2nd Death in One Year for Mission: Space at Epcot

Sad news to report today. A second fatality in less than a year of a guest who complained of feeling ill after riding Epcot’s Mission: Space attraction. This time a 49 year old woman from Germany was reportedly ill after riding the g-force intensive space simulator. She was transported to a hospital and later died. There are some reports that she may had suffered from some pre-existing conditions.

Previously a 4-year old boy died after riding Mission: Space. An autopsy later revealed an undiagnosed heart condition that was the cause of death.

Mission: Space was closed after the park learned the woman was in grave condition. State inspectors were then called in. It is unknown if the ride will return to regular operation tomorrow. But it did open the next day after the 4-year old boy died and the ride was found to be operating as normal.

The Orlando Sentinel has more including a statement from Disney and some injury statistics from the attraction and Jenn at Irish Wake is tracking the news coverage and any bias she detects.

Update: Disney has re-opened Mission:Space less than one day after closing it for inspection.

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11 thoughts on “2nd Death in One Year for Mission: Space at Epcot

  1. whit

    That is very sad. I am begining to wonder at what point should a rider’s pre-existing conditions be considered. Are there that many people that aren’t aware of their own problems or is the threshold for triggering said factors too readily available on this ride?

  2. Boing Boing

    Epcot’s Mission: Space kills a second rider in a year’s time

    Epcot Center’s Mission Space ride — a centrifuge that simulates a “voyage to Mars” — has killed a second rider in a year’s span (it made me sick as a dog, but the friend with me loved it and would have ridden it the rest of the day if it wasn’t for m…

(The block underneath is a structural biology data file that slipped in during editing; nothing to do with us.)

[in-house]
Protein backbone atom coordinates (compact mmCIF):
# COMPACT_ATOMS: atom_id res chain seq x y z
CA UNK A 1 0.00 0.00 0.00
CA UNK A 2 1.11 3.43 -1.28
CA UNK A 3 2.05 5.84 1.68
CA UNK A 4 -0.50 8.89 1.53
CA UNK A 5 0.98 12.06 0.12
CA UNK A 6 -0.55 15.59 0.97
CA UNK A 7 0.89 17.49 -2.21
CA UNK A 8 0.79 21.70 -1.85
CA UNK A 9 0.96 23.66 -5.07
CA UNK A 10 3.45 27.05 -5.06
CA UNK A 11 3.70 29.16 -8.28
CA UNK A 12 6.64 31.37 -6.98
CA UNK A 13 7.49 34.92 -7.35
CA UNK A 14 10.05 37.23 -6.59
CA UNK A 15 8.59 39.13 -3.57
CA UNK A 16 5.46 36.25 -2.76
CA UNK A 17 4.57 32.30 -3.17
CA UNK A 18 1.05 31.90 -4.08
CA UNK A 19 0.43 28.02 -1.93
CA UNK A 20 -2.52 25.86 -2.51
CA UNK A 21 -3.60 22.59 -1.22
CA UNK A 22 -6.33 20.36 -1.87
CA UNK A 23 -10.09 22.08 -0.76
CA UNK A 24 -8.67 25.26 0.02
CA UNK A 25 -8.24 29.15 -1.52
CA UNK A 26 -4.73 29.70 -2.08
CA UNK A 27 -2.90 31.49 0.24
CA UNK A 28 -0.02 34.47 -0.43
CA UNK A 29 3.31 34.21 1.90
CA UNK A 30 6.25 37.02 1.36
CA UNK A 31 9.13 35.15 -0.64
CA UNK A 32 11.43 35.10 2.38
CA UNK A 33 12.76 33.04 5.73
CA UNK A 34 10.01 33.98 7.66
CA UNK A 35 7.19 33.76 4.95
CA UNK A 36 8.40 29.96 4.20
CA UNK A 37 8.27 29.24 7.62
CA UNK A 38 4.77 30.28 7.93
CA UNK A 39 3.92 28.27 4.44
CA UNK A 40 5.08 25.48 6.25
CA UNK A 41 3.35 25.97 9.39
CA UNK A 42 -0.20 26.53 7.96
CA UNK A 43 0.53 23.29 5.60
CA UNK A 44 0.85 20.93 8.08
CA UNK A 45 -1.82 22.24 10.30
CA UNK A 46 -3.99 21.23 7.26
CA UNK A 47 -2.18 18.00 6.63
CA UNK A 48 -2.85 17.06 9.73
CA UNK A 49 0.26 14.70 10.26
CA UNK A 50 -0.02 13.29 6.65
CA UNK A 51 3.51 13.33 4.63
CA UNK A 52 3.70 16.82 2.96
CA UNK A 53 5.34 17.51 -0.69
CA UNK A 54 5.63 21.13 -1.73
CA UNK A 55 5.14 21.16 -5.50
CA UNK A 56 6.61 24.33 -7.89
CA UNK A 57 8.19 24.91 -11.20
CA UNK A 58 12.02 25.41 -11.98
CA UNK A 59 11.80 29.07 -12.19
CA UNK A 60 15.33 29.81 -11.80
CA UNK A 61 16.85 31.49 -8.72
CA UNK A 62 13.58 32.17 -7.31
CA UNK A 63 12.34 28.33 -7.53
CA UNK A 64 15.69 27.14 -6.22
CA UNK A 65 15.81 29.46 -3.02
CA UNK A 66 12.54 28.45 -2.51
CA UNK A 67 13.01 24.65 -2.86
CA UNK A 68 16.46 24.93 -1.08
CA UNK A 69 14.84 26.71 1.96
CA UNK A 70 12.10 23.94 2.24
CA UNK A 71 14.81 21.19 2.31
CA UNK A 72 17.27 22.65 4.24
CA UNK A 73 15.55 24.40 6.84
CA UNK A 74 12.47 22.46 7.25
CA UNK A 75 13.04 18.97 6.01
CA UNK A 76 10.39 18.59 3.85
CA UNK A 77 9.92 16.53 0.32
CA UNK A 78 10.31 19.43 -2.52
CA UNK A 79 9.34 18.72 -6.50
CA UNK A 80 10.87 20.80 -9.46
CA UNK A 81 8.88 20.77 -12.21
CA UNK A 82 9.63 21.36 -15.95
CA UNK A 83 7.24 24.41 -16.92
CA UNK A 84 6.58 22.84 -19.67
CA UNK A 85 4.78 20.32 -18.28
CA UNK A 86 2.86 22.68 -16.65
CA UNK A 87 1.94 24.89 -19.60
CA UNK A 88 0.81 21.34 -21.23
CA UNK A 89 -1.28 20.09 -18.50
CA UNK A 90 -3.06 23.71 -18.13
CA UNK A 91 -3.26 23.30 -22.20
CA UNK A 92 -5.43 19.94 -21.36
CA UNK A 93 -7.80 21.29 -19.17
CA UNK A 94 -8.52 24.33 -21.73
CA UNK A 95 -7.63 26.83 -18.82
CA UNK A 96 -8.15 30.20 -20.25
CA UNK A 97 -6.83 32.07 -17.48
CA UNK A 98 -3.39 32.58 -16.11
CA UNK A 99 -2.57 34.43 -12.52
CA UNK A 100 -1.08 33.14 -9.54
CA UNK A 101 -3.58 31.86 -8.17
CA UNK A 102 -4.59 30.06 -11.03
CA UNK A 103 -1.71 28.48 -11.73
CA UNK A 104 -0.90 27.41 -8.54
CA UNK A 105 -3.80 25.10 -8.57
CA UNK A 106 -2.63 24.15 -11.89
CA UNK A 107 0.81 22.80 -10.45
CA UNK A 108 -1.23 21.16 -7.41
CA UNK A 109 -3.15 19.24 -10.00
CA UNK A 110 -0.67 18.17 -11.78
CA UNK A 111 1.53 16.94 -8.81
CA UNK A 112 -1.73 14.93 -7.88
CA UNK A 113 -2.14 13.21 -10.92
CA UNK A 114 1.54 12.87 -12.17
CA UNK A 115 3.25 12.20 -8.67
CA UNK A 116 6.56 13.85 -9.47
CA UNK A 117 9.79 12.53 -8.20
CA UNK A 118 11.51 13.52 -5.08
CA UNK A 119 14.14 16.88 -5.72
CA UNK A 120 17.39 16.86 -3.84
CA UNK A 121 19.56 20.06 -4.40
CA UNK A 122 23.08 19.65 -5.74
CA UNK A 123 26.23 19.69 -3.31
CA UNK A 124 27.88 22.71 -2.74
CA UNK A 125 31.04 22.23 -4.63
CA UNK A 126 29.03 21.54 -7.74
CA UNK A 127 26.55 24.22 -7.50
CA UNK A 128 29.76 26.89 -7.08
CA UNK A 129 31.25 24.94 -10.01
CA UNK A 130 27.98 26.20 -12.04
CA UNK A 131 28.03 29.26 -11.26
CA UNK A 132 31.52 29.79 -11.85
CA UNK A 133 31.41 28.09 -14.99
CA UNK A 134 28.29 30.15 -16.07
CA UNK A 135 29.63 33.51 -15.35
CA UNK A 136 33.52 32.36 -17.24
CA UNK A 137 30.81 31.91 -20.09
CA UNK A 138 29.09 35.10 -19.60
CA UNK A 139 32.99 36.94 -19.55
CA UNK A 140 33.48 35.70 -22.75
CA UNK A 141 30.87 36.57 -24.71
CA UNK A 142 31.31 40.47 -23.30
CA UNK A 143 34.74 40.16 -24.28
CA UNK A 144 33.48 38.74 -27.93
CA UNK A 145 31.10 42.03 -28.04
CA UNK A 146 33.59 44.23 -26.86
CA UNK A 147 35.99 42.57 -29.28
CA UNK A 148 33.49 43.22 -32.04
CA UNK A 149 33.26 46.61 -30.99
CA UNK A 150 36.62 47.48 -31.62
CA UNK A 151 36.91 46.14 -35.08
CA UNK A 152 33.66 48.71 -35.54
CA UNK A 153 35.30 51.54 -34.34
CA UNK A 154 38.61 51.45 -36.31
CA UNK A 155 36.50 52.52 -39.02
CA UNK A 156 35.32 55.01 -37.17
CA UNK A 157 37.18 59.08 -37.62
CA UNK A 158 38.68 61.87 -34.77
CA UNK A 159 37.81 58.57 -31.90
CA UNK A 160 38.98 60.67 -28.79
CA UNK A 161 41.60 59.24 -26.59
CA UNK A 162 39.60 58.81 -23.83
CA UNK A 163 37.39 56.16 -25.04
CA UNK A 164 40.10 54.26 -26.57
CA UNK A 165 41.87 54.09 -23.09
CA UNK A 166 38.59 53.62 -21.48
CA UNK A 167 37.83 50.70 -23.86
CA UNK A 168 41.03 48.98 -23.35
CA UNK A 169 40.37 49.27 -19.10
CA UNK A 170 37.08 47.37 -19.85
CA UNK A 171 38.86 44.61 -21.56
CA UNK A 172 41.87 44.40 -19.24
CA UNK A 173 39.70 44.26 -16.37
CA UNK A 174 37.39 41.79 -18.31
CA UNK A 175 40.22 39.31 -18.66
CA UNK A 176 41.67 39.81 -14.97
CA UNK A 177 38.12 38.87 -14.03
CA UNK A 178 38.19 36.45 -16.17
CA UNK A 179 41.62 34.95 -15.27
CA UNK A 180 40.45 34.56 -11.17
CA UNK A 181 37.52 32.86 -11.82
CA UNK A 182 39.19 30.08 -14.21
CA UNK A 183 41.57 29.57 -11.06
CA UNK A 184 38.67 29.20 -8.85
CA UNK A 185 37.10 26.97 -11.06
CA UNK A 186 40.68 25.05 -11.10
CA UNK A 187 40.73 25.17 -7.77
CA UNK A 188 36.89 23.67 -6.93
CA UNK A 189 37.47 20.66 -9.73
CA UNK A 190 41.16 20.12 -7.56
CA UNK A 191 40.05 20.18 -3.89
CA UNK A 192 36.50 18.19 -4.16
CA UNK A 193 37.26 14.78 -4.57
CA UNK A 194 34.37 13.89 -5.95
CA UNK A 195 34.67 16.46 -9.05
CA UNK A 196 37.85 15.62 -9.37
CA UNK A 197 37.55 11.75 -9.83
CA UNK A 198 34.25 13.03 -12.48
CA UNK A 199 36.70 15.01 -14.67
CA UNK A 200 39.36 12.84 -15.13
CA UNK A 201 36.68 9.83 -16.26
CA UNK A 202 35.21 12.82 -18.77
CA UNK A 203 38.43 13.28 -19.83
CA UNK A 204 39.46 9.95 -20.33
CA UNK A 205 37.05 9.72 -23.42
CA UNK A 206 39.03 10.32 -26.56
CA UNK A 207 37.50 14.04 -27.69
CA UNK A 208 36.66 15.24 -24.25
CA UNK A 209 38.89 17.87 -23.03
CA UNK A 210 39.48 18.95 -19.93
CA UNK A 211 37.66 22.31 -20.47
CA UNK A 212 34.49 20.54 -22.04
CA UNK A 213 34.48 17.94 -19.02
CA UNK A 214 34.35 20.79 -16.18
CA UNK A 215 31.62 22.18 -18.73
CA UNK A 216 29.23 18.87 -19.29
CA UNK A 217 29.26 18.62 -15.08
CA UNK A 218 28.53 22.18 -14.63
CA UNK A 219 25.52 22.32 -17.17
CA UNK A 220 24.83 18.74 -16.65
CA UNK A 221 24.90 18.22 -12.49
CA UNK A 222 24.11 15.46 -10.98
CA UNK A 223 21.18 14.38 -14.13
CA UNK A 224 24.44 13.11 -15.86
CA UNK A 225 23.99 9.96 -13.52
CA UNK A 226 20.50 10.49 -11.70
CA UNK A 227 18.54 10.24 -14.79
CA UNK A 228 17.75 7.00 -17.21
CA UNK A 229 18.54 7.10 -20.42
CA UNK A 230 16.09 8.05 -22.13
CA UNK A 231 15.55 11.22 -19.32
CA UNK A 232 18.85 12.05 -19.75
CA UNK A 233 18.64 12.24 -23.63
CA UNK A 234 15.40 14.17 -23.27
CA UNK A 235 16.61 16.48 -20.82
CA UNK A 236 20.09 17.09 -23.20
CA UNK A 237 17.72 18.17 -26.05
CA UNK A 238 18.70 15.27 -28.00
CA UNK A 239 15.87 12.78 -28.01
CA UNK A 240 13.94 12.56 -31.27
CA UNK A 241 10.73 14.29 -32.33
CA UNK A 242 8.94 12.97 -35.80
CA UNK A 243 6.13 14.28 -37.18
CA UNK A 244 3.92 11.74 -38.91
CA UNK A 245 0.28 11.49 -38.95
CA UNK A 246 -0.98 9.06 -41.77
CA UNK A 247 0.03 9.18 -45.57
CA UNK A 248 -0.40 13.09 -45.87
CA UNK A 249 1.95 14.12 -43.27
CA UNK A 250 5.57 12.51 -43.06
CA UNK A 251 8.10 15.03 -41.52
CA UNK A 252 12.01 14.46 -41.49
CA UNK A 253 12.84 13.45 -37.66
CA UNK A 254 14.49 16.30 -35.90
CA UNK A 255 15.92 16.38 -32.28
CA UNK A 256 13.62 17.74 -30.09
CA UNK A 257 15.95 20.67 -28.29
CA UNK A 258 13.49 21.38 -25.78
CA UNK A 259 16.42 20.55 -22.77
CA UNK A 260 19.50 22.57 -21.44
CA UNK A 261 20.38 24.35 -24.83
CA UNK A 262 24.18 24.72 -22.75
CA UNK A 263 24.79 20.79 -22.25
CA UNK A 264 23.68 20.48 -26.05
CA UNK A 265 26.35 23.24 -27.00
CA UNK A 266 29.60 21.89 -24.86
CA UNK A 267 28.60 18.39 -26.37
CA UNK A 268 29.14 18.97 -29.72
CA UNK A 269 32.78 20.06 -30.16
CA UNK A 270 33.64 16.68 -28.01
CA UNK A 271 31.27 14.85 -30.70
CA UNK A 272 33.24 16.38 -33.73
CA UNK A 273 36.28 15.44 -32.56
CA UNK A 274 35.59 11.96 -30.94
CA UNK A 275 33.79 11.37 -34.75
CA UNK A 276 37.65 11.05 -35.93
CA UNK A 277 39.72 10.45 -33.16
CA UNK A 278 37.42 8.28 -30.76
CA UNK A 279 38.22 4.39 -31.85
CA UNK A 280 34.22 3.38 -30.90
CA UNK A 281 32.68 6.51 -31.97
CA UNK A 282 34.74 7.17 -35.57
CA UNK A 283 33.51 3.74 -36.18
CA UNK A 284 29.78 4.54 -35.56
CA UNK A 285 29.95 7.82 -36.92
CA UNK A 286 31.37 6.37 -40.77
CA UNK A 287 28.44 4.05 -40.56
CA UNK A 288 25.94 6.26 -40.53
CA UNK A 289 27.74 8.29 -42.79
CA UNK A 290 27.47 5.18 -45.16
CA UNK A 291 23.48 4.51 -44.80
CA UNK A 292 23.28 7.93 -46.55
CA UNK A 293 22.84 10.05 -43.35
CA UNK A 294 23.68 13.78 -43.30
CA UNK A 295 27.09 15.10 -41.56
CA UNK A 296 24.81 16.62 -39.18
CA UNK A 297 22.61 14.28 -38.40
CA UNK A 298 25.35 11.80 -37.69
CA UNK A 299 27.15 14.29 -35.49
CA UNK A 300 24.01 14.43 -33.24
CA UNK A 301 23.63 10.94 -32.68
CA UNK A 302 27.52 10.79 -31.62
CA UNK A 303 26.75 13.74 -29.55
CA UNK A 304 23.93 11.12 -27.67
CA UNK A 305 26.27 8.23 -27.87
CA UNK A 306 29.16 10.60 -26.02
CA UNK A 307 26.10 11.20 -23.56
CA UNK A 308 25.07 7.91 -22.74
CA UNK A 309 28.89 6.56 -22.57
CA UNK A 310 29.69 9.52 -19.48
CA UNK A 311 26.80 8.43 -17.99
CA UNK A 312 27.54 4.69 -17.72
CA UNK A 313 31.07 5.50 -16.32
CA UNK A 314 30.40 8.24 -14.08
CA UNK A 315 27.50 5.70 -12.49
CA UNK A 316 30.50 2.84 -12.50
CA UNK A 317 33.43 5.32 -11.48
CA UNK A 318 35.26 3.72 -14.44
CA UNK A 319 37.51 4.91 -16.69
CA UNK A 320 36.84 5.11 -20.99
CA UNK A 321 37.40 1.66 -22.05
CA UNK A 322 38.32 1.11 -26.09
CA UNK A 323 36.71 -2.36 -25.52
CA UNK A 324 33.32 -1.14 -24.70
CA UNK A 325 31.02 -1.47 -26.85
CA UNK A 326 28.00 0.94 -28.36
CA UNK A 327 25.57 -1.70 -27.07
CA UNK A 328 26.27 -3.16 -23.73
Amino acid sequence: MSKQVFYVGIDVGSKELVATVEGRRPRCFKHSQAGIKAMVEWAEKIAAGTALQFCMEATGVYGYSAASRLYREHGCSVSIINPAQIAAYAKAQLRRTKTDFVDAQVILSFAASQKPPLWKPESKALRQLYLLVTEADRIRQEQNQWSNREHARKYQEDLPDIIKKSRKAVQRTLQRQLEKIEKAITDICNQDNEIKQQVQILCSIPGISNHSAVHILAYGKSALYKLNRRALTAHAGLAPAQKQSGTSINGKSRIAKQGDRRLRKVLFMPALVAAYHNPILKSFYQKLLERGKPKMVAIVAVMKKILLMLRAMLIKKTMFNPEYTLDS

3. JoAnn Favitta

    I sad that someone lost their life. It also makes me sad that we immediately look for blame. Easy blame goes to the ride but is that realistic or fair. It is a sad statement for the USA that we have lost our sense of personal accountability. That is one fantastic ride. Disney posted the warnings and takes great care to make sure the ride is operating safe. Disney did not force the person to ride this ride. This was free will or the person’s choice however you want to look at it. When a ride is operating correctly, Disney is certainly not at fault because any one of use chose to ride a ride. Sometimes there is no blame. Nothing is perfect including our bodies. We all take chances every day realized or not. Let’s quit trying to shut rides or activities down because 1 in several million people had an issue no one could forsee. We each make personal choices and need to live with the consequences of those choices. Let’s quit making it everyone else’s problem and accept our personal role in situations like this.

  4. Cameron Liner

    I hate to see this happening again. When are people going to learn to actually read the warning signs and listen to the warning in the pre-shows. I don’t think Disney should be at fault for someone who is determined not to follow the warnings.